It was then when I realized why we train so hard. And to think this isn’t the hardest race in the world is mind boggling to me!
For sure my favorite stage was the Downtown Redlands Criterium, which was known to be the “easiest stage” of them all (I use quotations on "easiest" because it wasn’t and isn’t easy).
I haven’t had the opportunity to race in many technical criterium’s so figuring out how to take each corner smoothly (there are nine!) while maneuvering through a field of 150-riders and maintaining speeds above 30mph was a demanding, yet fun, experience.
Also, I should say the spectators at Redlands, specifically the crowd at the downtown stages, gave me goose bumps when I would hear them cheering us on!
It felt surreal in comparison to events I’ve done in the past.
Coach Brian: There is nothing quite like stage-racing at the professional level, the speed, intensity, and crowds are incredible!
From the outside, each stage seems like a monumental challenge in and of itself, yet cyclists race each day as if it was a stand-alone event!
When Leo and I spoke just before the Redlands Classic, I gave him this advice. “Don’t save anything, ride every day as if there is no tomorrow, and be willing to go ‘all in’when the race situation demands.”
The purpose of this advice was that I didn’t want Leo to calculate his efforts. I wanted him to be completely present in the race and be able give his absolute best performance.
Although the Redlands Criterium doesn’t seem monumental, when compared to the other stages of the race, it absolutely demands an Athletes best effort and I am happy that Leo heeded this advice.
Even during the criterium numerous riders were cut from the race, and unable to start the next day, proving the fitness, skill, and focus it required to complete this stage was immense.
Cycling is a family affair in the Bugtai house! Leo's father is always pushing him to work harder and train more, so much so he is willing to support him when he trains in the rain! Photo Credit: Leo Bugtai
Question #3: Following the Redlands Classic, what events are you most excited about and training for later this season?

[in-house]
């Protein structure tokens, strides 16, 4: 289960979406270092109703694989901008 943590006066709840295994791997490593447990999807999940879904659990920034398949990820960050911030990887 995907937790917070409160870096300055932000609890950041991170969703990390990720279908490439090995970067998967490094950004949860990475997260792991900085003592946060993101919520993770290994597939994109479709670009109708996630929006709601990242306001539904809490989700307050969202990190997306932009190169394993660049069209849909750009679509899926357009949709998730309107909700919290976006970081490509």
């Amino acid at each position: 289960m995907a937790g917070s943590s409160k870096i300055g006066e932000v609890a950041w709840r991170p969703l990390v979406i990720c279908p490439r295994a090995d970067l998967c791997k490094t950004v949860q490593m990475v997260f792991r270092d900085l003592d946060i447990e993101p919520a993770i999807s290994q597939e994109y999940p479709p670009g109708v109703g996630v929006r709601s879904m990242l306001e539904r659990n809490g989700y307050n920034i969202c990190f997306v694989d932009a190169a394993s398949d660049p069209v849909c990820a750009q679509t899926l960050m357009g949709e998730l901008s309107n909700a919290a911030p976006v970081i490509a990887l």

LB:There are a few logistical hurdles to clear in order to get to the big events out East this summer, but the ones I’m looking to do are the North Star Grand Prix in Minnesota and Elite National Championships in Maryland.
I also want to get some results locally before the season is through.
We have some great SoCal racing on tap for the remainder of the season like the 805 Crit Weekend and the Barry Wolfe Grand Prix. Both of which I want to do well at.
Coach Brian: It is exciting that Leo is going to be able to use his Redlands Classic experience and fitness at summer events like North Star and Elite National Championships!
Each of these events will put Leo in pelotons of riders he does not know on roads he is unfamiliar with, which can be quite daunting.
Being a successful cyclist demands that a rider be able to handle the unknown and figure-out ways to be perform optimally in dynamic situations as much as it is about incredible leg strength.
For Leo these events are going to give him the opportunity to see what racing at the professional level is all about!
Leo has come a long way since he began racing, and the journey is only gaining momentum with his recent Redlands Classic success! Photo Credit: Leo Bugtai
Question #4: What is/are your favorite workout(s) in training? Also, please share a ‘knowledge-bomb’ you learned while preparing for (or during) the Redlands Classic.
LB:Coach Brian prescribed many sub threshold, 5-1/2hr rides leading into the Redlands Classic.
Sometimes they would include some interval work, each hour, but I often took this as an opportunity to do a bit more, which on a few occasions, turned into epic rides.
I would wake up early to ride solo for a bit, then meet up with some friends around 7:30AM, and motor with them on their favorite training ride before having to venture home to complete my day in the saddle.